Read and discuss books- I read and discussed at least one of these books to the grands each day during the three week period. The first few times I read the books to the grands, our discussion centered on vocabulary, using pictures to predict what was going to happen next in the story, and then pointing out “describing” words such as colors, shapes, and numbers. After those initial discussions, I  had specific reading skills I used as a focus for each book, depending on my grandsons’ individual needs. These are the books I borrowed from the library and the skills I chose for further discussion:

Countdown to FallCount Down to Fall by Fran Hawk is a great (backwards) counting book, mostly about autumn leaves, with amazing illustrations. Each page focuses on a different type of leaf and has rhyming verses.

Discussion Focus: Rhyming Words-This skill was adapted for each grandson. With Tahoe, I explained the rhyming words on each page and had him repeat them after me. For Kona, I would give him one of the words from a rhyming pair on each page, and he would have to listen and tell me the rhyming word that matched. Tigger had to give me the rhyming pair as I finished (or he finished) reading each page.

Fall by Cynthia AmorosoFall (Seasons of the Year) by Cynthia Amoroso and Robert B. Noyed covers other aspects of autumn such as picking apples at orchards, birds flying south, and squirrels gathering food for the winter . Beautiful photographs accompany the text.

Discussion Focus: Sight Words-I had Kona (5) pick a few pages and tell me (and write down) all the sight words he knew (a, and, the, it, see). For Tahoe (3) I showed him the sight word “a” when we came across it in the book. (Tigger has pretty much mastered sight words.)

Mouse's First FallMouse’s First Fall by Lauren Thompson is another beautifully illustrated fiction book about two mice playing in some autumn leaves. This is a great book for preschoolers, including Tahoe, aged 3.

Discussion Focus: Main Character (Who) and Setting (Where and When): I still need to break down “Setting” into “Where” and “When” for Kona and Tigger. I have Kona discuss these with me, while I have Tigger write them down. Tahoe and I talk about who, where, and when as I read this book to                                              him.

Leaf Jumpers by Carole Gerber focuses on the different types of trees and their leaves. This book is Leaf Jumpersnice for younger children interested in matching the fallen leaves with their trees. It has lovely illustrations.

Discussion Focus: Finding details-This was more of a discussion only item for Tahoe, but with Kona and Tigger, I chose three different leaves and after reading the page on each leaf, they had to tell me at least two details. I had Tigger write down the details.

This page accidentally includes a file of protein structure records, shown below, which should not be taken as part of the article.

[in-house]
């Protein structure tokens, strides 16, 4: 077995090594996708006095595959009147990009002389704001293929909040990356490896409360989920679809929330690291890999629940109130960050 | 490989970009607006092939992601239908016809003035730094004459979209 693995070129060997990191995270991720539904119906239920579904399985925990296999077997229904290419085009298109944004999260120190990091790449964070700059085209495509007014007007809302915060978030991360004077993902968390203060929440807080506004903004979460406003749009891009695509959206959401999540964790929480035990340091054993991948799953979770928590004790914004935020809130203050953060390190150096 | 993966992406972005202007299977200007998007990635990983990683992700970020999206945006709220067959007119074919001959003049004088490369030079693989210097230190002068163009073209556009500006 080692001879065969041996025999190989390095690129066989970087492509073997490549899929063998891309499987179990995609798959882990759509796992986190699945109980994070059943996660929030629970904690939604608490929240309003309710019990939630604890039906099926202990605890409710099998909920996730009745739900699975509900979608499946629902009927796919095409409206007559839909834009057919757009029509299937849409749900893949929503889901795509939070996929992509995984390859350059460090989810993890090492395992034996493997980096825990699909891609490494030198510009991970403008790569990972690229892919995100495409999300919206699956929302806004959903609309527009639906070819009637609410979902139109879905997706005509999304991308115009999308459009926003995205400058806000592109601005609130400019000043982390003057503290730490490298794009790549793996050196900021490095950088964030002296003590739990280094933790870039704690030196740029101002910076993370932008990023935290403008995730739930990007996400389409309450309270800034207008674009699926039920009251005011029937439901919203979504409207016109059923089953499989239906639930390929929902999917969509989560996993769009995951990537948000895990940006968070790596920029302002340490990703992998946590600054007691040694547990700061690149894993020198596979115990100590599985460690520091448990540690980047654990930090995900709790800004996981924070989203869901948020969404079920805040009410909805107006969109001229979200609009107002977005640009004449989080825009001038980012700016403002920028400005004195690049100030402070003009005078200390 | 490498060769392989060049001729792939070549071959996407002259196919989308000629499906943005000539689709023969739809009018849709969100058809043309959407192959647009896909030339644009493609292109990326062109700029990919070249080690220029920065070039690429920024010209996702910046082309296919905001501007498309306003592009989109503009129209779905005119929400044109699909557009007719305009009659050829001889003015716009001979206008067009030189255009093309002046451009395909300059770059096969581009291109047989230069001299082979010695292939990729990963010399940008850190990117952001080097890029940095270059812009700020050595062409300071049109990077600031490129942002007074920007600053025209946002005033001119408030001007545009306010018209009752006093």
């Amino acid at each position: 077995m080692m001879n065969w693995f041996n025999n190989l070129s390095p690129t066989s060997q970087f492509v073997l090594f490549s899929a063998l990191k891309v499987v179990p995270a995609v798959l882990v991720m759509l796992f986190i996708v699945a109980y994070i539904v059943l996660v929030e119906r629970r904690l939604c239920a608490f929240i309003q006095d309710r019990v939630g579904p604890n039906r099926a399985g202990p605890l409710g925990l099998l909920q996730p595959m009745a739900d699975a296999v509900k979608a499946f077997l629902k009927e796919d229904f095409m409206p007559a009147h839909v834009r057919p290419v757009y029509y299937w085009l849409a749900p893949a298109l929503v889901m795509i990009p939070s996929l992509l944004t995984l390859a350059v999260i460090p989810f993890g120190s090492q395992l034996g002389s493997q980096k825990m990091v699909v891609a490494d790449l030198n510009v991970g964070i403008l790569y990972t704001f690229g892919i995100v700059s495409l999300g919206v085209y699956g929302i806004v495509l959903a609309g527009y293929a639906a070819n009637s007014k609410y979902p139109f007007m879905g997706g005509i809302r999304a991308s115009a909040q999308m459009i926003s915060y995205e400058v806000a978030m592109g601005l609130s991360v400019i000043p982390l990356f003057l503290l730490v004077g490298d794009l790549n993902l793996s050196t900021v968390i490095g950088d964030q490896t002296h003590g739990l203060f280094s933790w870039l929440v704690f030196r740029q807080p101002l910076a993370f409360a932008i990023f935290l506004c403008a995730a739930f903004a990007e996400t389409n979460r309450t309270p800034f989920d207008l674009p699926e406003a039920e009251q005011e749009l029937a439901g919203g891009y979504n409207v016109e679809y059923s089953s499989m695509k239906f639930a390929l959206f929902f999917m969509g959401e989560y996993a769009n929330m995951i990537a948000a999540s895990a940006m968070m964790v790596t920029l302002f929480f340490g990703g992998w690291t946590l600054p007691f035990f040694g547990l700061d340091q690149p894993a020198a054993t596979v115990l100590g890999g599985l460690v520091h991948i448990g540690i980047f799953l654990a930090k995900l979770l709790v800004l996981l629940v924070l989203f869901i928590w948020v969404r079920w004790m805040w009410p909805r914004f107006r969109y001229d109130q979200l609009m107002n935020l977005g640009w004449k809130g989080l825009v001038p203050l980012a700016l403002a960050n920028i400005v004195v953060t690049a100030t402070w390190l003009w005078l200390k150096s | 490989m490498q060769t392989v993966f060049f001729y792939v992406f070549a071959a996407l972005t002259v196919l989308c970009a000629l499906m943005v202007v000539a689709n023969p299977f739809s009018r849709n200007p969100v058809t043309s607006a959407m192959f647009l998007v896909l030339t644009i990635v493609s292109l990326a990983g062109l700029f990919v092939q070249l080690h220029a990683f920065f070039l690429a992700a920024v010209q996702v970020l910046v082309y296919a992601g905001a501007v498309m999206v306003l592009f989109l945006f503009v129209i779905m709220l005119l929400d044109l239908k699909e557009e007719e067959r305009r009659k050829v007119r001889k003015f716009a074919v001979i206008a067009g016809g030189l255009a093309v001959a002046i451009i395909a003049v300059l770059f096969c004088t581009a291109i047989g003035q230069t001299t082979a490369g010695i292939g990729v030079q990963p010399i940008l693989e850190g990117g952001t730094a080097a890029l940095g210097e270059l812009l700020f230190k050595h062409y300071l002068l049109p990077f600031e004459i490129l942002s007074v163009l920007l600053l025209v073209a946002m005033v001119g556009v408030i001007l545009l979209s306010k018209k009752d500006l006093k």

Autumn Leaves book

Autumn Leaves by Ken Robbins is a terrific non-fiction book that also matches the autumn leaves with their trees. It would be better for school-aged children rather than preschoolers. The photographs and text cover such trees as the sweet gum, hickory, red oak, linden, and dogwood. It would be a nice resource to take on hikes or trips to the park.

Discussion Focus: Finding Details- I had the grands look for details on the “shapes of leaves” as I read Autumn Leaves with them. Tigger had to write this information in his journal.

Why DWhy do leaves change colorso Leaves Change Colors by Terry Allan Hicks is a non-fiction book that is full of scientific explanations, photographs, and an activity for older elementary aged children. It was a wonderful resource book for me, and I did read a few pages to my grandsons and show them the illustrations. However, the grands weren’t ready to have the entire book read to them, even though it is only 30 pages long.

Discussion Focus: New Words-I used this book with Tigger to pick out words that were new to him and had him write them down so we could discuss them.

 

fall-harvest-bookFall Harvest by Gail Saunders-Smith is a great short book for vocabulary development and for early readers. It has wonderful photographs of people and machines harvesting a variety of foods including pumpkins, apples, sugar beets, wheat, corn, potatoes, and cranberries. There are short sentences on each page, so it is a good book for those children who are just beginning to read books and a glossary in the back. 

Discussion Focus: How is Food Grown- I used this book with Tahoe to help him understand how food is grown (some in the ground, some on stalks of leaves, some on trees). Since the sentences are short, Kona was able to read most of the sentences once I had read the book to him several times and he began to recognize words such as harvest, people, and machines. Tigger and I discussed how many non-fiction books have a glossary in the back of it.

animals-in-fallAnimals in Fall by Martha E. H. Rustad (All About Fall series) is similar to Fall Harvest with its fantastic photographs and short sentences on each page. This book differs because it focuses on the many ways animals prepare in the fall for the upcoming winter season.

 Discussion Focus: Similarities and Differences-I had the grands give me details from each animal that was discussed in the book and discussed how these preparations for similar or different from each other.

 

fall-ball-bookFall Ball by Peter McCarty is a cute story about some children who can’t wait to get off the school bus so they can enjoy their favorite fall sport: football. As the children get of the bus, they start organizing a football game at the park, although one boy decides to stay behind because there are too many leaves on the ground. Another character in the story is their dog, Sparky, who also loves football. My grands loved the dog’s antics during the football game.

Discussion Focus: Making Predictions-There are many opportunities in the story to ask, “What do you think will happen next?” so this a great way to practice making predictions with all of the grands.